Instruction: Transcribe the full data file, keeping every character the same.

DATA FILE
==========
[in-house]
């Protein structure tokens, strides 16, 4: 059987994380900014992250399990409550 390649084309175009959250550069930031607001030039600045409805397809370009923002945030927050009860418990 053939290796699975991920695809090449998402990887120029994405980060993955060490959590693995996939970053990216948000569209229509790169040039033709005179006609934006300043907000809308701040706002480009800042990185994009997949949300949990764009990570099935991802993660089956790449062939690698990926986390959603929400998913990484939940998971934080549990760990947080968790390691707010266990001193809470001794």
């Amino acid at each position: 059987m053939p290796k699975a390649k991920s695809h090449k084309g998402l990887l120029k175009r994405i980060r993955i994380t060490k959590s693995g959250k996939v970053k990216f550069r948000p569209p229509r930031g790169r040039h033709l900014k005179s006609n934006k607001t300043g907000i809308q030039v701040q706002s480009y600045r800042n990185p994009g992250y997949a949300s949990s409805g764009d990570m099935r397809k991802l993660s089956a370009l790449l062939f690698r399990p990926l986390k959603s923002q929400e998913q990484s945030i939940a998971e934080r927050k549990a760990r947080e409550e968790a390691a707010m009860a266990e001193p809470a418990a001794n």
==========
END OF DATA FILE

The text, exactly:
[in-house]
């Protein structure tokens, strides 16, 4: 059987994380900014992250399990409550 390649084309175009959250550069930031607001030039600045409805397809370009923002945030927050009860418990 053939290796699975991920695809090449998402990887120029994405980060993955060490959590693995996939970053990216948000569209229509790169040039033709005179006609934006300043907000809308701040706002480009800042990185994009997949949300949990764009990570099935991802993660089956790449062939690698990926986390959603929400998913990484939940998971934080549990760990947080968790390691707010266990001193809470001794």
């Amino acid at each position: 059987m053939p290796k699975a390649k991920s695809h090449k084309g998402l990887l120029k175009r994405i980060r993955i994380t060490k959590s693995g959250k996939v970053k990216f550069r948000p569209p229509r930031g790169r040039h033709l900014k005179s006609n934006k607001t300043g907000i809308q030039v701040q706002s480009y600045r800042n990185p994009g992250y997949a949300s949990s409805g764009d990570m099935r397809k991802l993660s089956a370009l790449l062939f690698r399990p990926l986390k959603s923002q929400e998913q990484s945030i939940a998971e934080r927050k549990a760990r947080e409550e968790a390691a707010m009860a266990e001193p809470a418990a001794n």